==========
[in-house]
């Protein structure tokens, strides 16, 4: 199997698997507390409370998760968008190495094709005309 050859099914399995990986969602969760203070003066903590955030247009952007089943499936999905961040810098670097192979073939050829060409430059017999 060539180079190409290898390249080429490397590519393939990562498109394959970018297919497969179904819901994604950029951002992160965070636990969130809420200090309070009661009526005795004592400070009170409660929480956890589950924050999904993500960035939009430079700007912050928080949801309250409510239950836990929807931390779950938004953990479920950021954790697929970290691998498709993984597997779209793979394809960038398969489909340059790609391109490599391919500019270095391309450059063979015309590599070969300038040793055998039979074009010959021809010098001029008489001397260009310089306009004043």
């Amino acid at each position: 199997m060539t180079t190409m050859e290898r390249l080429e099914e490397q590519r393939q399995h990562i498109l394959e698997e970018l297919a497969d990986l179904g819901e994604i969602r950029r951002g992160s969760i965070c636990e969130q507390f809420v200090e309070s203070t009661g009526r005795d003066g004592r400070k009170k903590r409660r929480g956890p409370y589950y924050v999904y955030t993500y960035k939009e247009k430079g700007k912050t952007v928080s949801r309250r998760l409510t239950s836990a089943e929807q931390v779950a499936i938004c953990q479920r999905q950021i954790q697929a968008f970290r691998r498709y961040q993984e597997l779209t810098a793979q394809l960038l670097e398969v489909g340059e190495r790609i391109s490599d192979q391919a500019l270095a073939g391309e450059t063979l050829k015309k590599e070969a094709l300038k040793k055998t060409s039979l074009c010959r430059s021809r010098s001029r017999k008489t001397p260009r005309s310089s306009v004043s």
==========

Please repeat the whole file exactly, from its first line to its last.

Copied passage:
[in-house]
């Protein structure tokens, strides 16, 4: 199997698997507390409370998760968008190495094709005309 050859099914399995990986969602969760203070003066903590955030247009952007089943499936999905961040810098670097192979073939050829060409430059017999 060539180079190409290898390249080429490397590519393939990562498109394959970018297919497969179904819901994604950029951002992160965070636990969130809420200090309070009661009526005795004592400070009170409660929480956890589950924050999904993500960035939009430079700007912050928080949801309250409510239950836990929807931390779950938004953990479920950021954790697929970290691998498709993984597997779209793979394809960038398969489909340059790609391109490599391919500019270095391309450059063979015309590599070969300038040793055998039979074009010959021809010098001029008489001397260009310089306009004043």
């Amino acid at each position: 199997m060539t180079t190409m050859e290898r390249l080429e099914e490397q590519r393939q399995h990562i498109l394959e698997e970018l297919a497969d990986l179904g819901e994604i969602r950029r951002g992160s969760i965070c636990e969130q507390f809420v200090e309070s203070t009661g009526r005795d003066g004592r400070k009170k903590r409660r929480g956890p409370y589950y924050v999904y955030t993500y960035k939009e247009k430079g700007k912050t952007v928080s949801r309250r998760l409510t239950s836990a089943e929807q931390v779950a499936i938004c953990q479920r999905q950021i954790q697929a968008f970290r691998r498709y961040q993984e597997l779209t810098a793979q394809l960038l670097e398969v489909g340059e190495r790609i391109s490599d192979q391919a500019l270095a073939g391309e450059t063979l050829k015309k590599e070969a094709l300038k040793k055998t060409s039979l074009c010959r430059s021809r010098s001029r017999k008489t001397p260009r005309s310089s306009v004043s």